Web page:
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Wednesday, June 1, 2011

Bruce Bartlett demolishes the GOP clip-art job creation plan

After finally tiring of trying to find different ways to limit access to abortion, including one that would create a massive ta hike for businesses the GOP finally got round to revealing their 'job creation' plan. It was a wonderful touchy-feely document all of 10 pages that looked more like a clip art project than an economic plan, complete with pictures, large type and only one page of all text that could have been said in two words, "cut taxes'.

Bruce Bartlett, who worked in the Reagan and Bush the elder's administration sees through all the bullshit which is why he is shunned by Republicans today.

Yet if one listens to Republicans, one would think that taxes have never been higher, that an excessive tax burden is the most important constraint holding back economic growth and that a big tax cut is exactly what the economy needs to get growing again.

Just last week, House Republicans released a new plan to reduce unemployment. Its principal provision would reduce the top statutory income tax rate on businesses and individuals to 25 percent from 35 percent. No evidence was offered for the Republican argument that cutting taxes for the well-to-do and big corporations would reduce unemployment; it was simply asserted as self-evident.

In all the deficit frenzy, there is one reality that has been constantly overlooked; that tax revenues are at a historical low of 14.8% of GDP, the lowest it's been since 1950. Republicans argue that our statutory corporate ta rate of 35%v is the highest in the developed world, something that is strangling economic growth, yet the effective tax rate for corporations or the amount that is actually paid is the lowest relative to GDP of any developed country.

At an effective rate of 1.3% of GDP it's the lowest in the developed world. While large corporations have he power to lobby for tax loopholes (about 15,000 of them since the last major tax code revision) smaller corporations who do not have the same access to capital borrowing are the ones that end up paying the statutory rate or close enough to it that it makes no difference.

The post World War II average has been 18.5%. With a GDP of $14.7 trillion, the difference between the current rate and the post war rate would cut $660 billion off the deficit annually.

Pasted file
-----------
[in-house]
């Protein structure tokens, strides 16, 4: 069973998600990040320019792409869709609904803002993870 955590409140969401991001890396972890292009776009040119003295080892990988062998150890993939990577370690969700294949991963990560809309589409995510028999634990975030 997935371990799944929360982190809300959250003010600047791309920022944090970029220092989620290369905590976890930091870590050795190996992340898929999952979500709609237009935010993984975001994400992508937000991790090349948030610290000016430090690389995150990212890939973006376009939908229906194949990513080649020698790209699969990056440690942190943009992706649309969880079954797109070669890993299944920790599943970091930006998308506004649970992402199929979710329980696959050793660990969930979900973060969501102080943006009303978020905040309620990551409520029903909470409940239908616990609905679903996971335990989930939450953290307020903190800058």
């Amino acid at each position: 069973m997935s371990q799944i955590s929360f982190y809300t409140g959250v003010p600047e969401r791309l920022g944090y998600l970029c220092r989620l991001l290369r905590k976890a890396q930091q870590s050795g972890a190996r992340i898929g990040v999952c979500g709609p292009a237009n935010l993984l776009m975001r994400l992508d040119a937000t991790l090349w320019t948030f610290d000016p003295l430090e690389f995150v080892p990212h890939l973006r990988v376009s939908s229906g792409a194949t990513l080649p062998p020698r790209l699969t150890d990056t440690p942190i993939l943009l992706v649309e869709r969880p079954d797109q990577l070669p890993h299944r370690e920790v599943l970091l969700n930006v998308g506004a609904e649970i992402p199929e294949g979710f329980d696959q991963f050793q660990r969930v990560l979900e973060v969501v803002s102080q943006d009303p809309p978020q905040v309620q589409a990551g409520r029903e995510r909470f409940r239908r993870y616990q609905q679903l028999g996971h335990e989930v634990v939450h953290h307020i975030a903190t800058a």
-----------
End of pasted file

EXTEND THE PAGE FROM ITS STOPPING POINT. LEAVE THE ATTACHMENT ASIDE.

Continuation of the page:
The economic importance of statutory tax rates is blown far out of proportion by Republicans looking for ways to make taxes look high when they are quite low. And they almost never note that the statutory tax rate applies only to the last dollar earned or that the effective tax rate is substantially lower even for the richest taxpayers and largest corporations because of tax exclusions, deductions, credits and the 15 percent top rate on dividends and capital gains.

According to Republicans it's this mythical high ta rate that is stifling economic growth because this rate is stifling corporate investment. Never mind that industrial capacity is at about 80% or that the non-financial sector of the is sitting on a record $1.5 trillion in cash or cash equivalents and current job creation is anemic at best. Never mind that much of that job is in lower paying service jobs.

Here is a graph illustrating the contributing factors to the deficit from the CBPP (Center for Budget Policy Priorities)

Note the three biggest contributing factors, the Bush tax cuts, perpetual wars and the economic downturn.  The one that is projected to expand the most is the Bush tax cuts.   Even Paul Ryan's budget fantasy assumes tax revenues of over 18% which is the bottom line minimum to a balanced budget and that in itself is wishful thinking. 

The GOP idea that lowering taxes will actually raise more revenue is mired in fuzziness because by and large, tax revenues have increase as GDP rises no matter what the current tax rates are.  The idea of lower taxes for wealthy individuals stimulated more investment and therefore more job creation is even more absurd.  Wealthy people get rich by using other people's money .  The wealthy do invest, but mostly in the financial markets which does little to stimulate ob creation.  

The GOP invokes tax cutting as a religious litany that is an immutable given with little or no evidence that tax cuts, particularly for the wealthy and for large corporations is the only solution for growing the economy.  Not that all tax cuts are worthless, but those that benefit the richest amongst us or that benefit large corporations are generally the least effective.  While GE has managed to reduce their tax burden over the last decade to a point where they pay virtually nothing they have also cut their U.S. workforce by 20%.  That stimulates nothing other than their their bottom line.

The Ryan plan proposes a constitutional amendment that any tax increases will need a two thirds majority to pass both Houses of Congress.  It is that same rule that has rendered California incapable of balancing its budget.  The Republicans want to hamstring the Federal budget in the same manner. 

Republicans love to invoke the concept of a 'household budget' that cannot spend more than it earns to fiscal policy.  By making it impossible to raise taxes the analogy excludes the possibility that  the mythical household's income  can increase.   It's this blinkered economic policy that has, prior to the start of Obama's term,  resulted in the past 5 Republican presidential terms creating 87% of total federal debt since George Washington.

Then again, to quote both Dick Cheney and Karl Rove, "deficits don't matter' (as long as there's a Republican in the White House.   

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